International Buddhist Relief 0rganization
Our main aims and objectives os the organisation are, under the guidance of the Patron to help to relieve the suffering of people everywhere regadless of their status, creed or geographical locations who are in condition of need, hardship or distress as a result of local, national or internal diaster or by reason of their soccail or economix circumstance in accordance with the Buddhist doctrine and principes and to extend such help also to animal everywhere who are in need of care and attension.
Birmingham Buddhist Maha Vihara
The Maha Vihara is uniquely located off Hockley Circus at 216 New John Street west Hockley Birmingham B19 3UA. It is bordering Farm Street to the North end New John Street to the West. To the East is a combination of low rise and multi-storey high rise residential blocks, while to the South is a row of commercial units.
Birmingham is a diverse city with a number of multi- cultural and religious buildings. The development looks to build on the 20 years of service by improving the quality of the spaces and facilities to ensure it is well placed to serve the community for the foreseeable future.
The prominent location of the site is ideal for the New community centre, which can serve the community through it’s multi-faith and multi-cultural programmes.
The cost of this project has been estimated as 2 million pounds. We appreciate your generous contributions towards this worthy course.
Following facilities are included within the development
- Multi-function Hall Shrine Room (within the ‘stupa’)
- Memorial Hall (Korean Community)
- Devala (Hindu Shrine)
- General Dining
- Special Dining Room
- 4 En-suite Bedrooms
- 1 En-suite Accessible Room
- 1 Head Priest en-suite Room
- Common Room
- Community Kitchen Facility
- Reception &emp; Offi ce
- Male, Female and DDA WCs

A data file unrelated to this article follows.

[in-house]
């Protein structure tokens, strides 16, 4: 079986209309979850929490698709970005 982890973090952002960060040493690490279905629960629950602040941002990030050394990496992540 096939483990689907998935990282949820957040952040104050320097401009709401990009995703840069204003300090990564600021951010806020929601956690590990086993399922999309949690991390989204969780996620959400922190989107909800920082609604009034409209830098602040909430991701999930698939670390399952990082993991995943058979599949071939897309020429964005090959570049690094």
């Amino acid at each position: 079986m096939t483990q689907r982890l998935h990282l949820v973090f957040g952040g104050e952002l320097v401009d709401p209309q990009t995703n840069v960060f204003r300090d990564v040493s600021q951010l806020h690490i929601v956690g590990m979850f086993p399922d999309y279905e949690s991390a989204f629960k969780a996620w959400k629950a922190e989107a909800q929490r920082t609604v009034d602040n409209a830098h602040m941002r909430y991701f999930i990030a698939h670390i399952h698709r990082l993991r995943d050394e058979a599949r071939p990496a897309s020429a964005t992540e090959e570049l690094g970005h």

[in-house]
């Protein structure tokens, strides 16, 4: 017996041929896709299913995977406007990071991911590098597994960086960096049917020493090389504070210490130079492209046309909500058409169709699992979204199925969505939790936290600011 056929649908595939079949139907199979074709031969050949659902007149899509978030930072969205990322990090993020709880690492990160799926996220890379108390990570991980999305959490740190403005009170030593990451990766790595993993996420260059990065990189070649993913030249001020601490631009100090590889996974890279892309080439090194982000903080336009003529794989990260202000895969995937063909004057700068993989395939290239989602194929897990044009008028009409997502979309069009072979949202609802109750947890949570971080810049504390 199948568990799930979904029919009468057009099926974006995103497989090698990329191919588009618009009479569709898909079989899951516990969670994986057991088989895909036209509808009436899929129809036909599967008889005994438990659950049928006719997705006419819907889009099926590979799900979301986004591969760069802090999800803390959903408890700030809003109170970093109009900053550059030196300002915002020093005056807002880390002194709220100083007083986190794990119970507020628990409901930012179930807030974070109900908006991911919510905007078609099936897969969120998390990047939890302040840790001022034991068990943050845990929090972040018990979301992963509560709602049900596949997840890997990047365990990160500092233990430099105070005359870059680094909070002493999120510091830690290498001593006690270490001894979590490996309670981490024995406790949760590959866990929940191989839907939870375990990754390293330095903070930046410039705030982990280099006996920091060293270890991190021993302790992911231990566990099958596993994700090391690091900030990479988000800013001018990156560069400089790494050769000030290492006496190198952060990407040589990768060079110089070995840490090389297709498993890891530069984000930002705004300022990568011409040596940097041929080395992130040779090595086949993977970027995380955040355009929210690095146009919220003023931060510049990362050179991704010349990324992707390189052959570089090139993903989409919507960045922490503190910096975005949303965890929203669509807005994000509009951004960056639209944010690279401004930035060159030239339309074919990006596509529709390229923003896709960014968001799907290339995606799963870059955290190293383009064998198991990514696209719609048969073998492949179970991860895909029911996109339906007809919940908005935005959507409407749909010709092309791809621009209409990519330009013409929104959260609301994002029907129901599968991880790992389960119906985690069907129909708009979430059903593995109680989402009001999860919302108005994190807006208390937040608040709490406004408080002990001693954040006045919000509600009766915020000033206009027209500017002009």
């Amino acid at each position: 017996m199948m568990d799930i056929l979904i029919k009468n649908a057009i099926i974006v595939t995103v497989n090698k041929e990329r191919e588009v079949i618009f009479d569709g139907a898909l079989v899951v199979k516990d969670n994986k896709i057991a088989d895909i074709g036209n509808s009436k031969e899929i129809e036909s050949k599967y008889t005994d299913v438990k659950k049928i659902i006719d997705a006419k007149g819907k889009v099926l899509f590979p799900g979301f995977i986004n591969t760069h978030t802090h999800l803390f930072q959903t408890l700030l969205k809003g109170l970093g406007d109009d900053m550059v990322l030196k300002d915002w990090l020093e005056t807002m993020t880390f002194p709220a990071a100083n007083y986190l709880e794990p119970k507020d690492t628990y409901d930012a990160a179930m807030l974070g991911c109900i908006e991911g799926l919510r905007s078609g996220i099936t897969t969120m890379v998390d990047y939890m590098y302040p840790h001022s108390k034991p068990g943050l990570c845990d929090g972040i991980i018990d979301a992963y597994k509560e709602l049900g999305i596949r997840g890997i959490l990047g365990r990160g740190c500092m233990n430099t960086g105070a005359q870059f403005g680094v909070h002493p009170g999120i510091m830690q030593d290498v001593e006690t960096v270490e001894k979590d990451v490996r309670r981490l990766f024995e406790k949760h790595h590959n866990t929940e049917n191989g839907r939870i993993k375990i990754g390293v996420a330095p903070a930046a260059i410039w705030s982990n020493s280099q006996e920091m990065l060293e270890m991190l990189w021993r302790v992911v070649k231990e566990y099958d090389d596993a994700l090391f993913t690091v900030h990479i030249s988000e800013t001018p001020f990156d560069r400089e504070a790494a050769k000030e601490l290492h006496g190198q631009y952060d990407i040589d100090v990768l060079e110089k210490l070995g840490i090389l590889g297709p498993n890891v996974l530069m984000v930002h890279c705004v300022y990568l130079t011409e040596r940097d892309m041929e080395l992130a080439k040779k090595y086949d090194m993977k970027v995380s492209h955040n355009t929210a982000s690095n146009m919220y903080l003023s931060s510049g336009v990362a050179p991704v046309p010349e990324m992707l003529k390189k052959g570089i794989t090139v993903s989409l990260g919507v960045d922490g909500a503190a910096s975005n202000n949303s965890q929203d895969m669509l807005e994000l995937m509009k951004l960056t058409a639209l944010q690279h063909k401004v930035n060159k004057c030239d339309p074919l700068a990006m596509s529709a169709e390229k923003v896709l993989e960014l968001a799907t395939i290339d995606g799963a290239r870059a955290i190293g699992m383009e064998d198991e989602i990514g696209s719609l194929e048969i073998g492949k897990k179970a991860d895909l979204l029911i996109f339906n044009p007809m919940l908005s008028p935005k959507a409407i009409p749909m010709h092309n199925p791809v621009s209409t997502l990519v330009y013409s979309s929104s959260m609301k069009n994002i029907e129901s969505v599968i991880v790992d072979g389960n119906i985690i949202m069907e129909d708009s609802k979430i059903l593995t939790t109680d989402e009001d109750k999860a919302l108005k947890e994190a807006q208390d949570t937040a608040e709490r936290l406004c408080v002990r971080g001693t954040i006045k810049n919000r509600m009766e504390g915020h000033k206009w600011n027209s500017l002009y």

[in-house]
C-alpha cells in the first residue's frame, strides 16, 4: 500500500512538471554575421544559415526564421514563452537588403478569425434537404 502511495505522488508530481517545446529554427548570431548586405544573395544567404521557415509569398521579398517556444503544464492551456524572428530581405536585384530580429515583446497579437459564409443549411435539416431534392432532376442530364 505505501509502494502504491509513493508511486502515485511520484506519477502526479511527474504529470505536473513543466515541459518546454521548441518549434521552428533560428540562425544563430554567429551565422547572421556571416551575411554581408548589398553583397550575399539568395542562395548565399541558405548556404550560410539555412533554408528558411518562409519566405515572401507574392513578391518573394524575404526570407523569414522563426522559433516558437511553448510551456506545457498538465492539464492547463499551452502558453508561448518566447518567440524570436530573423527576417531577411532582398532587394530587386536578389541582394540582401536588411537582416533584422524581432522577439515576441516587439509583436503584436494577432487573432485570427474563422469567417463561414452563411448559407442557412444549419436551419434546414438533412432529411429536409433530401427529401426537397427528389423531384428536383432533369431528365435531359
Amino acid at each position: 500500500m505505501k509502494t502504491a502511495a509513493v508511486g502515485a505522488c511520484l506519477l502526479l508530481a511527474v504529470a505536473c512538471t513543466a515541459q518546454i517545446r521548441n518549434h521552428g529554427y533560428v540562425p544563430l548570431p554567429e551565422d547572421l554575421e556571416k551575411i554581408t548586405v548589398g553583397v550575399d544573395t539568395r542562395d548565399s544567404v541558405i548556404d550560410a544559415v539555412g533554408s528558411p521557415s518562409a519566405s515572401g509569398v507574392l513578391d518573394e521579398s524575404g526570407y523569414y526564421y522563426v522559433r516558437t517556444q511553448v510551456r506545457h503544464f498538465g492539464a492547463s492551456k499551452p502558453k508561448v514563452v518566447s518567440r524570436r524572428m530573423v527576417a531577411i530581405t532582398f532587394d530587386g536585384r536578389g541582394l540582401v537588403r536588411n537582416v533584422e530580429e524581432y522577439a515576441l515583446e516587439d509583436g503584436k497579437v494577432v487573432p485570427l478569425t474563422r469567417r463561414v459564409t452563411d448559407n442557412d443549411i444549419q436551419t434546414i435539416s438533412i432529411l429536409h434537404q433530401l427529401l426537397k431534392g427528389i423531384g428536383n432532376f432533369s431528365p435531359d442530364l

- Lift Access to all floors
- Parking spaces within grounds
- General storage spaces
The ‘stupa’ is clearly the most prominent element of the scheme and symbolises the teachings of the Buddha. The shape of the ‘stupa’ has been interpreted in different countries in a number of ways. In Sri Lanka the dome is constructed out of half a sphere with a number of cuboid forms above this which is capped by a conical spire. This form symbolises the path to attaining Nirvana or Enlightenment.
The entrance to the centre is capped with a traditional ‘Kandyan’ roof which is typical of Sri Lankan architecture. The best examples of the correct proportions of such roofs are to be found, unsurprisingly, in Kandy, Sri Lanka. The most sacred site for Buddhists in Sri Lanka is the Temple of the Tooth, where you can find a series of these roofs. It is proposed that traditional architectural details are borrowed, modernised and simplified to ensure that the Srilankan Buddhist architecture is well expressed in the heart of England.
The Maha Vihara delivers number of Buddhist practisings and community service activities. This will be done through Buddhist teachings, sermons, meditation, community service, retreats and projects that preserve the tradition. The new Community Centre will be an ideal place for pra.B.ctising Buddha Dhamma and will have complementary activities such as meditation classes, workshops and room for individual contemplation.
The Birmingham Buddhist Maha Vihara was established in 1992 by Ven. Dr. Witharandeniye Kassapa (O.B.E.) the present chief incumbent of the Maha Vihara. He is also the President of the Midlands International Buddhist Association in the U.K. and the International Buddhist Relief Organisation (I.B.R.O.), which is affiliated to the United Nations. The images show the Prince of Wales awarding the O.B.E. to Ven.Dr. Witharandeniye Kassapa and recieving an ward by his excellency Mahinda Rajapaksa ,the President of Sri Lanka.